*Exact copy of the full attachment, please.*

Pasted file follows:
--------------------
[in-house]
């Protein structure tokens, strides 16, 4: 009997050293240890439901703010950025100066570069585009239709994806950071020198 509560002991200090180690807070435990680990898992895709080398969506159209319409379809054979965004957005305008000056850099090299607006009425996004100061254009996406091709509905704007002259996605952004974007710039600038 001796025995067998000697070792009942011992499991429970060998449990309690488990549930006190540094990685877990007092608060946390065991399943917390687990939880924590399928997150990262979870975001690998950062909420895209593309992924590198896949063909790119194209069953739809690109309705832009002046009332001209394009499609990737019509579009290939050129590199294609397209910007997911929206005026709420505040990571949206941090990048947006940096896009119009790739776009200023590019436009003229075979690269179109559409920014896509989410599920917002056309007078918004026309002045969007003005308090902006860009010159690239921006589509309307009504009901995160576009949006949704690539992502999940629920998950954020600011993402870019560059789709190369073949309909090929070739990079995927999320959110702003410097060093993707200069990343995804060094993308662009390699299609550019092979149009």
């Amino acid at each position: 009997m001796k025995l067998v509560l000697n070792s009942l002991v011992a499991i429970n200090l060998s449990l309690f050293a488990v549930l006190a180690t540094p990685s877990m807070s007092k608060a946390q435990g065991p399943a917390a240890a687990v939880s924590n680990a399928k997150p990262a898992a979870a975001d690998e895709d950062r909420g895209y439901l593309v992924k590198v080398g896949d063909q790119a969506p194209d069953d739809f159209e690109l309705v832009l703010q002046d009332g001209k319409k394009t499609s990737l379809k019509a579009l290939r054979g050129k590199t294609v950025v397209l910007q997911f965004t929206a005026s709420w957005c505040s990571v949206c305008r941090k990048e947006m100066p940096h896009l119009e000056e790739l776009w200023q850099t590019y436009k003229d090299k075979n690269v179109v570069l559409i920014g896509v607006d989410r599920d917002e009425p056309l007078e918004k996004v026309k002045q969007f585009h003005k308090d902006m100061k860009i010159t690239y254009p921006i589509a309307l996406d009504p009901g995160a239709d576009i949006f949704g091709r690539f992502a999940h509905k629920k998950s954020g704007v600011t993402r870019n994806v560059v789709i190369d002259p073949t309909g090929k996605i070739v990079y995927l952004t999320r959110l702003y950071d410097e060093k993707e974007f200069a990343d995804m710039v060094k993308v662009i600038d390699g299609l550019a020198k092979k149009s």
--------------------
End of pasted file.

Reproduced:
[in-house]
């Protein structure tokens, strides 16, 4: 009997050293240890439901703010950025100066570069585009239709994806950071020198 509560002991200090180690807070435990680990898992895709080398969506159209319409379809054979965004957005305008000056850099090299607006009425996004100061254009996406091709509905704007002259996605952004974007710039600038 001796025995067998000697070792009942011992499991429970060998449990309690488990549930006190540094990685877990007092608060946390065991399943917390687990939880924590399928997150990262979870975001690998950062909420895209593309992924590198896949063909790119194209069953739809690109309705832009002046009332001209394009499609990737019509579009290939050129590199294609397209910007997911929206005026709420505040990571949206941090990048947006940096896009119009790739776009200023590019436009003229075979690269179109559409920014896509989410599920917002056309007078918004026309002045969007003005308090902006860009010159690239921006589509309307009504009901995160576009949006949704690539992502999940629920998950954020600011993402870019560059789709190369073949309909090929070739990079995927999320959110702003410097060093993707200069990343995804060094993308662009390699299609550019092979149009």
């Amino acid at each position: 009997m001796k025995l067998v509560l000697n070792s009942l002991v011992a499991i429970n200090l060998s449990l309690f050293a488990v549930l006190a180690t540094p990685s877990m807070s007092k608060a946390q435990g065991p399943a917390a240890a687990v939880s924590n680990a399928k997150p990262a898992a979870a975001d690998e895709d950062r909420g895209y439901l593309v992924k590198v080398g896949d063909q790119a969506p194209d069953d739809f159209e690109l309705v832009l703010q002046d009332g001209k319409k394009t499609s990737l379809k019509a579009l290939r054979g050129k590199t294609v950025v397209l910007q997911f965004t929206a005026s709420w957005c505040s990571v949206c305008r941090k990048e947006m100066p940096h896009l119009e000056e790739l776009w200023q850099t590019y436009k003229d090299k075979n690269v179109v570069l559409i920014g896509v607006d989410r599920d917002e009425p056309l007078e918004k996004v026309k002045q969007f585009h003005k308090d902006m100061k860009i010159t690239y254009p921006i589509a309307l996406d009504p009901g995160a239709d576009i949006f949704g091709r690539f992502a999940h509905k629920k998950s954020g704007v600011t993402r870019n994806v560059v789709i190369d002259p073949t309909g090929k996605i070739v990079y995927l952004t999320r959110l702003y950071d410097e060093k993707e974007f200069a990343d995804m710039v060094k993308v662009i600038d390699g299609l550019a020198k092979k149009s």